The Role of Venous Interventions in the Contemporary Management of Deep Vein Thromboses

Quick Takes

  • Thrombolysis and thrombectomy are invasive interventional modalities for the management of proximal and severely symptomatic deep vein thromboses (DVT).
  • In appropriately selected patients, intervention can decrease the risk of DVT-associated complications including post-thrombotic syndrome.
  • Venous stenting is considered in patients with left lower extremity DVT and evidence of venous compression syndrome.

Deep vein thromboses (DVT) are both common, with a 5% lifetime risk in the United States, and clinically important, as these events can result in significant morbidity.1 Post-thrombotic syndrome (PTS) is an unfortunate and frequent sequela, occurring in up to 50% of all patients with DVT.  Furthermore, it is estimated that up to 10% of DVT patients experience severe PTS.2 The risk of PTS decreases with timely recognition and treatment of initial DVTs, as well as the prevention of subsequent DVTs. The clinical severity of PTS (mild, moderate, or severe) is captured by the widely accepted Villalta score. This score includes patient-rated symptoms, clinical signs, and ulcer presence,3 but is not well validated for use in guiding DVT management strategy.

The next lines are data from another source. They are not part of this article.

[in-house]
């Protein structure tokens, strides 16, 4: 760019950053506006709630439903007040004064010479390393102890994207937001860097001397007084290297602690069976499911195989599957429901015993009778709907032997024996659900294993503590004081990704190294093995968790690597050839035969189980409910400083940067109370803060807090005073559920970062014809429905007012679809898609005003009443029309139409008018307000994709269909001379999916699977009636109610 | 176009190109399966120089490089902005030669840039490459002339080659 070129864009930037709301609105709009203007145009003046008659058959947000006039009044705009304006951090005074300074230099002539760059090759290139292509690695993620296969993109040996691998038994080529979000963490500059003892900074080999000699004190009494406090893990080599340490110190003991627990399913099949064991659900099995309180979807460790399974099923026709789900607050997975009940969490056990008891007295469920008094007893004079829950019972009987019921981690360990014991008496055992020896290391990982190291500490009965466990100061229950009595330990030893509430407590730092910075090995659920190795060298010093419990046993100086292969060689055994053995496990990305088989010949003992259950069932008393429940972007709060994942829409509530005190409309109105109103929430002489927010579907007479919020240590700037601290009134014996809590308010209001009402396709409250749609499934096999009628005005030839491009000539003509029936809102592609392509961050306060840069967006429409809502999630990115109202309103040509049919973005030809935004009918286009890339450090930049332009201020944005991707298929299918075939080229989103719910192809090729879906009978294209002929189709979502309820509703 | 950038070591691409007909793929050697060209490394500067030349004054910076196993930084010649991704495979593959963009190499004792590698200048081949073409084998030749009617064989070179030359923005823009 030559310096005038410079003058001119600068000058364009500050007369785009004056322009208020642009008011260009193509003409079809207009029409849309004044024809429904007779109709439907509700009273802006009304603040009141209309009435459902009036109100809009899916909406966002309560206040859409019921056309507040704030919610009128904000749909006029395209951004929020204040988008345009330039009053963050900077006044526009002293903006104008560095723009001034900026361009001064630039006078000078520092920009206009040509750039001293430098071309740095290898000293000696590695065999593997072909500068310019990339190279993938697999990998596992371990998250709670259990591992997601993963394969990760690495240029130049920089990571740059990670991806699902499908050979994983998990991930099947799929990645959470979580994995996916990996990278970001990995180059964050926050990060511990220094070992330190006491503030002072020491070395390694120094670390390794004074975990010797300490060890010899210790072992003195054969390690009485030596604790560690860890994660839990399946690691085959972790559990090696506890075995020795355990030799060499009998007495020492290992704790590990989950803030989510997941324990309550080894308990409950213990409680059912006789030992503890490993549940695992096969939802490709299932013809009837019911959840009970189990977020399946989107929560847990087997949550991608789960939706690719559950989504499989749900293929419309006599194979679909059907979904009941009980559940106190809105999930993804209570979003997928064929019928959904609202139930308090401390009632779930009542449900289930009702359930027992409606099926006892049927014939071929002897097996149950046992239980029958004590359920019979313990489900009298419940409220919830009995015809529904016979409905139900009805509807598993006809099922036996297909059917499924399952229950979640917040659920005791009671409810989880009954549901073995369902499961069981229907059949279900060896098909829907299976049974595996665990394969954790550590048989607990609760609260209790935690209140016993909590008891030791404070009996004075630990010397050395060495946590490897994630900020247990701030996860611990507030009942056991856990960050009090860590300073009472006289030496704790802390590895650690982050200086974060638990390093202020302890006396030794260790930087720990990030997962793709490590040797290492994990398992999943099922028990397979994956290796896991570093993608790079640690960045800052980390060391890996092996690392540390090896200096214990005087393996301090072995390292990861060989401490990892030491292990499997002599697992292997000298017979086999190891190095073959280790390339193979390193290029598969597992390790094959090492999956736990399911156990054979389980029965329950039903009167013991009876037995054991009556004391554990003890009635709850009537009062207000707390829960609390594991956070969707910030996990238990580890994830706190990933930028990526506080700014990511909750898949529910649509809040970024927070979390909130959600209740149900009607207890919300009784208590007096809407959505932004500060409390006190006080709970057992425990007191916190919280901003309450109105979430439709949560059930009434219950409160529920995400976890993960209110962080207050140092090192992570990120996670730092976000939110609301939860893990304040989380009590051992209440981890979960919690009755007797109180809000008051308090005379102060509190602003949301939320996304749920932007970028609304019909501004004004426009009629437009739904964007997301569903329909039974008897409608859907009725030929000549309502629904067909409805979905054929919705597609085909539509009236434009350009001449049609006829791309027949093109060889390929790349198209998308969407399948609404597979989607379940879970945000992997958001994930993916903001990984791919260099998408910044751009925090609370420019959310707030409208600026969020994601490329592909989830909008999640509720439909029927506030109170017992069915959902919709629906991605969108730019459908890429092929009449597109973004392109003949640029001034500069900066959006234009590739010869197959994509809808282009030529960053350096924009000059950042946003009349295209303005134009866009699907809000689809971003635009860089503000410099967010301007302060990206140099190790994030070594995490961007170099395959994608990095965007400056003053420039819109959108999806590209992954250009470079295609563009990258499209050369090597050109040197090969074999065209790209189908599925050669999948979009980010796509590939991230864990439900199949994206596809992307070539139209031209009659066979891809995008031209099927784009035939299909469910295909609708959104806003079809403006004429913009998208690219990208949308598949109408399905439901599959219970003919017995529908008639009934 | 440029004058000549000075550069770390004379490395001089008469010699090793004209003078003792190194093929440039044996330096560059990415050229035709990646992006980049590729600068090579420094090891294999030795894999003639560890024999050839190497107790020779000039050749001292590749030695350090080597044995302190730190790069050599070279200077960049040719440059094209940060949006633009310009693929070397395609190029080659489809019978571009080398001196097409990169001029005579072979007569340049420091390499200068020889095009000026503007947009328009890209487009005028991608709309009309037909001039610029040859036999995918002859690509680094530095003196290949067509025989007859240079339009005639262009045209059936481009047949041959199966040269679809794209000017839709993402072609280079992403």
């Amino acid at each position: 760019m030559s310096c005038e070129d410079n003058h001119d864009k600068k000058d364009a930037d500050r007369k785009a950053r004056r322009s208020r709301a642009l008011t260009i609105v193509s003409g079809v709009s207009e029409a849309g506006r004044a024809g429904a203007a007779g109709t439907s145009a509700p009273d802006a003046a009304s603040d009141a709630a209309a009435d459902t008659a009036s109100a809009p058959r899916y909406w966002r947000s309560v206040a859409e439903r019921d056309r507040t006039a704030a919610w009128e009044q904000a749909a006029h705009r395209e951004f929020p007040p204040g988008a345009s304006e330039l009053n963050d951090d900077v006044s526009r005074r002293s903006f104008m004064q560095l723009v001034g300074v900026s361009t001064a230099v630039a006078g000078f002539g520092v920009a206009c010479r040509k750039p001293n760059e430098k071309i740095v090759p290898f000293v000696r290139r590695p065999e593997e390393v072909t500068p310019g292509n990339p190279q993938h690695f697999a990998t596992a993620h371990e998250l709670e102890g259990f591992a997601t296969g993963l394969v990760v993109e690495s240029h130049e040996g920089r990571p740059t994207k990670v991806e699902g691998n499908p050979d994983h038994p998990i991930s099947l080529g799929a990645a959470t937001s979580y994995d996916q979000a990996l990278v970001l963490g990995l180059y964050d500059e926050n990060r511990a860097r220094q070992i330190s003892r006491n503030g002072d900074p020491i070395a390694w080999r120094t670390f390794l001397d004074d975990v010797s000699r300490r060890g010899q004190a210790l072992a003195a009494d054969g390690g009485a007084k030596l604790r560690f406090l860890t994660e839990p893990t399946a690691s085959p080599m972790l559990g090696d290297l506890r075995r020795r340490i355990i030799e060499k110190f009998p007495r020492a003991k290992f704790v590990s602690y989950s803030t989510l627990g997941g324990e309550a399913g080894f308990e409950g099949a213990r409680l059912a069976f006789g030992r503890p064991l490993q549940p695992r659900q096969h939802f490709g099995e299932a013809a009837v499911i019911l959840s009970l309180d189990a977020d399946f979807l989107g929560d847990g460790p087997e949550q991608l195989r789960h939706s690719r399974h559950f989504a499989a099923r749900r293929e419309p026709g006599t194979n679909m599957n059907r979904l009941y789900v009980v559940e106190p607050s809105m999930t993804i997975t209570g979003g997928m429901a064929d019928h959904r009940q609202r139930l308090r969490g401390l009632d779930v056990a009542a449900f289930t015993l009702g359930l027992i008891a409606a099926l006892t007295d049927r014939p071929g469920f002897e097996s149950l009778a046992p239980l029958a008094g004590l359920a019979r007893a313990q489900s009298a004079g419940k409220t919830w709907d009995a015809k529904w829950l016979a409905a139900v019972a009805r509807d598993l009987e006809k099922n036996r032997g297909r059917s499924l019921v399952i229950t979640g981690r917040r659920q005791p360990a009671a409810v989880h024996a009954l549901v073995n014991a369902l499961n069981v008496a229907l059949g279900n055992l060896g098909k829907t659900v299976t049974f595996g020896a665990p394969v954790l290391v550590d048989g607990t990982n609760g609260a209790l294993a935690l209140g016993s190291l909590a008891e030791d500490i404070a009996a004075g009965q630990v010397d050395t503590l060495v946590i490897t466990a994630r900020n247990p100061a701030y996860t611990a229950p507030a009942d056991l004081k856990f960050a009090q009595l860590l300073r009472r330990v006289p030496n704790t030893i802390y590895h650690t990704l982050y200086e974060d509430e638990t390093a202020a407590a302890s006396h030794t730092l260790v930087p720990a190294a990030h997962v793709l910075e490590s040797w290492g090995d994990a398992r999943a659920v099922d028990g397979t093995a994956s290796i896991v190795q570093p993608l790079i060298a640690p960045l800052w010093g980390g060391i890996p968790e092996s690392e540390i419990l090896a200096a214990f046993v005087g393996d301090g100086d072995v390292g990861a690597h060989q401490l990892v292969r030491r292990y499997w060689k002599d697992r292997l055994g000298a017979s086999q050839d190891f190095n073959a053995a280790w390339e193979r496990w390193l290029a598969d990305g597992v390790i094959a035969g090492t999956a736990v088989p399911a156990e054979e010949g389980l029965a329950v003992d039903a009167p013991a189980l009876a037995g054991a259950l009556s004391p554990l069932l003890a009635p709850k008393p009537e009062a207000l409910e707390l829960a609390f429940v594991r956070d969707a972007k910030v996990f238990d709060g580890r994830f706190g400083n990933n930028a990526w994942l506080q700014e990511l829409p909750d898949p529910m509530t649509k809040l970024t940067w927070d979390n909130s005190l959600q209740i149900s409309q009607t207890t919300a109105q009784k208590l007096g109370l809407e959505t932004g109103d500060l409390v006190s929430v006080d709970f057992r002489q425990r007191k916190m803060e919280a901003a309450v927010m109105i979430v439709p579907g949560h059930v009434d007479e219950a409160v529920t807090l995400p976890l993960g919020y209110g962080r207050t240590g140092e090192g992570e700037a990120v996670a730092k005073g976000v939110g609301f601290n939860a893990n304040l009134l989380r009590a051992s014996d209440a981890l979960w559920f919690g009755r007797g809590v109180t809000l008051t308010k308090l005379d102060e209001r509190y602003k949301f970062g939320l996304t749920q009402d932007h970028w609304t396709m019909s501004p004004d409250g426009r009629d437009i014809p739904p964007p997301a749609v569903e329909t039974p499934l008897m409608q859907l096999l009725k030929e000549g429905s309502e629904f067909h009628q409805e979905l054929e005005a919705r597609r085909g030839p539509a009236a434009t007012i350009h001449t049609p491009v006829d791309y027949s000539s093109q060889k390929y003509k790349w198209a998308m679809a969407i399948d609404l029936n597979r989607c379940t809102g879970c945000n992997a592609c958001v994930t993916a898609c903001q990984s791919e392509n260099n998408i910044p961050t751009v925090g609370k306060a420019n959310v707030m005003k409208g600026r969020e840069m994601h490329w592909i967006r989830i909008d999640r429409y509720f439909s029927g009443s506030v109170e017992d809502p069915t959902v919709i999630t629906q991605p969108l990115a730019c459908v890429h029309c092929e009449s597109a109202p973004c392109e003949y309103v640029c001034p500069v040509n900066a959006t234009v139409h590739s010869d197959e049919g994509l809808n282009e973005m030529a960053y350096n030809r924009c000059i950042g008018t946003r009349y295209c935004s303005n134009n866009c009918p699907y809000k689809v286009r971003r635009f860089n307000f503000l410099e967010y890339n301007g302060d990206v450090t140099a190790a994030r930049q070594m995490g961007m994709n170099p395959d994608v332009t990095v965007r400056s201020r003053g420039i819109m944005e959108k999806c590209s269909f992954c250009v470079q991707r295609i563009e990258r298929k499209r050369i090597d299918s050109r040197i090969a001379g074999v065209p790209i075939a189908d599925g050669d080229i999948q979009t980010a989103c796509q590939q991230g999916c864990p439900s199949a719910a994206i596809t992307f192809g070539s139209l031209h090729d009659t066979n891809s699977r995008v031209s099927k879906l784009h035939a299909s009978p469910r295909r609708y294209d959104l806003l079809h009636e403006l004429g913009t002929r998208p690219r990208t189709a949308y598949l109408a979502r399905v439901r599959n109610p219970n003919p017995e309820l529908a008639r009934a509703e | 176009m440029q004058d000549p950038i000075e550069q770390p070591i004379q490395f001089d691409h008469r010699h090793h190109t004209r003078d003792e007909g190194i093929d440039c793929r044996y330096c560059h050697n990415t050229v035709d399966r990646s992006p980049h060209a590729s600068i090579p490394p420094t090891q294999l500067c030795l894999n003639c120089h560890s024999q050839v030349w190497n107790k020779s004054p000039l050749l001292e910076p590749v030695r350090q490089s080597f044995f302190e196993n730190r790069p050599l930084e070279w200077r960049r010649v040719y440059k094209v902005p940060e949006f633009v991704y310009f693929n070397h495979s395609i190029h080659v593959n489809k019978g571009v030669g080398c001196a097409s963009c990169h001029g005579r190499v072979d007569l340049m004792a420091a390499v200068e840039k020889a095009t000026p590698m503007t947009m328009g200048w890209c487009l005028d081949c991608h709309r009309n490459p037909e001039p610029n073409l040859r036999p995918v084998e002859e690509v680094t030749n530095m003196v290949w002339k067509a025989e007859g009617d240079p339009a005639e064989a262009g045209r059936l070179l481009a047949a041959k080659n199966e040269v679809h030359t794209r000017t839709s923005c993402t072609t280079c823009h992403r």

Historically, the mainstays of DVT therapy have been anticoagulation (AC) and venous compressive therapies. However, since the 1990s new interventional tools and techniques have expanded management options, which now include catheter-directed thrombolysis (CDT), pharmacomechanical catheter-directed thrombolysis (PCDT), ultrasound-accelerated thrombolysis, percutaneous aspiration thrombectomy, inferior vena cava (IVC) filters, venous balloon dilatation, and venous stent implantation.4,5 An important risk with interventional approaches, and particularly aspiration thrombectomy, is thrombus embolization, which is more common in the setting of acute thrombus. Knowledge of sufficient right ventricular reserve to tolerate potential embolization is important when considering thrombectomy. Embolic protection can be considered (e.g., IVC filter placement) in these cases, although this approach is not supported by previous studies.

Two key factors influence the decision to treat with medical therapy alone versus medical therapy combined with an invasive approach: clinical features and thrombus characteristics (location, age, burden, etc.). A more aggressive approach using thrombolysis and thrombectomy may be utilized in the setting of phlegmasia cerulea dolens, given its high rates of gangrene and subsequent need for major lower extremity amputation.6 DVT chronicity also impacts management. Acute DVT (age <2 weeks) is generally more amenable to lysis and easier to recanalize due to the pliability of the thrombus, whereas chronic DVT (age >4 weeks) is usually more complex with clot fibrosis and calcification.7 IVC filter use is considered in patients with iliofemoral DVT who are unable to tolerate AC to minimize the risk of pulmonary embolism.8